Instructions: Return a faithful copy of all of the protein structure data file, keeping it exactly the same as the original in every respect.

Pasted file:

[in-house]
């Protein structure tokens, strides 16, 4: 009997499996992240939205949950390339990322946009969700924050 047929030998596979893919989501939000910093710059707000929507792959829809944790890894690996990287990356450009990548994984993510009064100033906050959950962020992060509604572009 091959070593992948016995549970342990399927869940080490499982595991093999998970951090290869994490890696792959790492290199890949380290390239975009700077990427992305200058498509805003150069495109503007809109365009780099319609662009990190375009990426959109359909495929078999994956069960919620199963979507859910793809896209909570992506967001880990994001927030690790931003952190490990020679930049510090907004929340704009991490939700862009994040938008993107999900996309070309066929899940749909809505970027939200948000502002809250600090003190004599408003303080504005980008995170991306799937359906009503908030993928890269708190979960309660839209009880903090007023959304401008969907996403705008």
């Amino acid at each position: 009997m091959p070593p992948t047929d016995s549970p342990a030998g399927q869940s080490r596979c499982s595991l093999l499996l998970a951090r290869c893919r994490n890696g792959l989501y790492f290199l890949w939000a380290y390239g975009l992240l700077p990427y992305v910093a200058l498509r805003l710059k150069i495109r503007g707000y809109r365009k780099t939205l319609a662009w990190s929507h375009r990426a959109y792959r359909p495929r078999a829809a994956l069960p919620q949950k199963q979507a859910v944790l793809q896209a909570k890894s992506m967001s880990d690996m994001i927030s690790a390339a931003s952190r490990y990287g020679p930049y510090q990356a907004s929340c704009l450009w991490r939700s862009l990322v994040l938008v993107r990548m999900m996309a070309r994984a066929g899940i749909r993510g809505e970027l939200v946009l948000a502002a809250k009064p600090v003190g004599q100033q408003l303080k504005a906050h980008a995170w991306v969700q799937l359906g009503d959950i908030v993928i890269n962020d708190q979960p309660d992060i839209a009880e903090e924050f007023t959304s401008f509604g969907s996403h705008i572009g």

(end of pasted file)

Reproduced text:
[in-house]
């Protein structure tokens, strides 16, 4: 009997499996992240939205949950390339990322946009969700924050 047929030998596979893919989501939000910093710059707000929507792959829809944790890894690996990287990356450009990548994984993510009064100033906050959950962020992060509604572009 091959070593992948016995549970342990399927869940080490499982595991093999998970951090290869994490890696792959790492290199890949380290390239975009700077990427992305200058498509805003150069495109503007809109365009780099319609662009990190375009990426959109359909495929078999994956069960919620199963979507859910793809896209909570992506967001880990994001927030690790931003952190490990020679930049510090907004929340704009991490939700862009994040938008993107999900996309070309066929899940749909809505970027939200948000502002809250600090003190004599408003303080504005980008995170991306799937359906009503908030993928890269708190979960309660839209009880903090007023959304401008969907996403705008």
């Amino acid at each position: 009997m091959p070593p992948t047929d016995s549970p342990a030998g399927q869940s080490r596979c499982s595991l093999l499996l998970a951090r290869c893919r994490n890696g792959l989501y790492f290199l890949w939000a380290y390239g975009l992240l700077p990427y992305v910093a200058l498509r805003l710059k150069i495109r503007g707000y809109r365009k780099t939205l319609a662009w990190s929507h375009r990426a959109y792959r359909p495929r078999a829809a994956l069960p919620q949950k199963q979507a859910v944790l793809q896209a909570k890894s992506m967001s880990d690996m994001i927030s690790a390339a931003s952190r490990y990287g020679p930049y510090q990356a907004s929340c704009l450009w991490r939700s862009l990322v994040l938008v993107r990548m999900m996309a070309r994984a066929g899940i749909r993510g809505e970027l939200v946009l948000a502002a809250k009064p600090v003190g004599q100033q408003l303080k504005a906050h980008a995170w991306v969700q799937l359906g009503d959950i908030v993928i890269n962020d708190q979960p309660d992060i839209a009880e903090e924050f007023t959304s401008f509604g969907s996403h705008i572009g």